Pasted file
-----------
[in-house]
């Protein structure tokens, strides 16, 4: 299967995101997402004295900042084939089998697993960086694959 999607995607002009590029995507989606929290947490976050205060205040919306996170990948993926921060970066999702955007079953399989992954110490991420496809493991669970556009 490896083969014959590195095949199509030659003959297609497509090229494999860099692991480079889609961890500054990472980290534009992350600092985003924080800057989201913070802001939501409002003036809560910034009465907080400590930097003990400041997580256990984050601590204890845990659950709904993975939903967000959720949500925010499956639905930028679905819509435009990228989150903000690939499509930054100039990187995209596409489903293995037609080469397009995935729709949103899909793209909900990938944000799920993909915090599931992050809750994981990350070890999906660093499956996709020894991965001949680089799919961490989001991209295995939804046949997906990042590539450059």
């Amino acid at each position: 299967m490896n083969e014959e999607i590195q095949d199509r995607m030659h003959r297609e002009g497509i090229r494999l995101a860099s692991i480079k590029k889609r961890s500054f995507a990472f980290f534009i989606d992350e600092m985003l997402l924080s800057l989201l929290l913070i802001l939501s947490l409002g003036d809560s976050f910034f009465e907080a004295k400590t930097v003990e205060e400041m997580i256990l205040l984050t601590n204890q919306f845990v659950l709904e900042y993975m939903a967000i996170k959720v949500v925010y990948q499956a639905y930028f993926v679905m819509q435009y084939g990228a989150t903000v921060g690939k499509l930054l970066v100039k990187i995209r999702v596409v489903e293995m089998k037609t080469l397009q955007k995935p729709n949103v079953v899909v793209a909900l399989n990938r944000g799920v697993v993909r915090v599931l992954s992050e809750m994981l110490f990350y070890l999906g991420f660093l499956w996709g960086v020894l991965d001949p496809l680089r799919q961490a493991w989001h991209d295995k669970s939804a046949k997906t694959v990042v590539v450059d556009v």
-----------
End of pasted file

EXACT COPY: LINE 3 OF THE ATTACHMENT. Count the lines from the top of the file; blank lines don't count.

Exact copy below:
């Amino acid at each position: 299967m490896n083969e014959e999607i590195q095949d199509r995607m030659h003959r297609e002009g497509i090229r494999l995101a860099s692991i480079k590029k889609r961890s500054f995507a990472f980290f534009i989606d992350e600092m985003l997402l924080s800057l989201l929290l913070i802001l939501s947490l409002g003036d809560s976050f910034f009465e907080a004295k400590t930097v003990e205060e400041m997580i256990l205040l984050t601590n204890q919306f845990v659950l709904e900042y993975m939903a967000i996170k959720v949500v925010y990948q499956a639905y930028f993926v679905m819509q435009y084939g990228a989150t903000v921060g690939k499509l930054l970066v100039k990187i995209r999702v596409v489903e293995m089998k037609t080469l397009q955007k995935p729709n949103v079953v899909v793209a909900l399989n990938r944000g799920v697993v993909r915090v599931l992954s992050e809750m994981l110490f990350y070890l999906g991420f660093l499956w996709g960086v020894l991965d001949p496809l680089r799919q961490a493991w989001h991209d295995k669970s939804a046949k997906t694959v990042v590539v450059d556009v």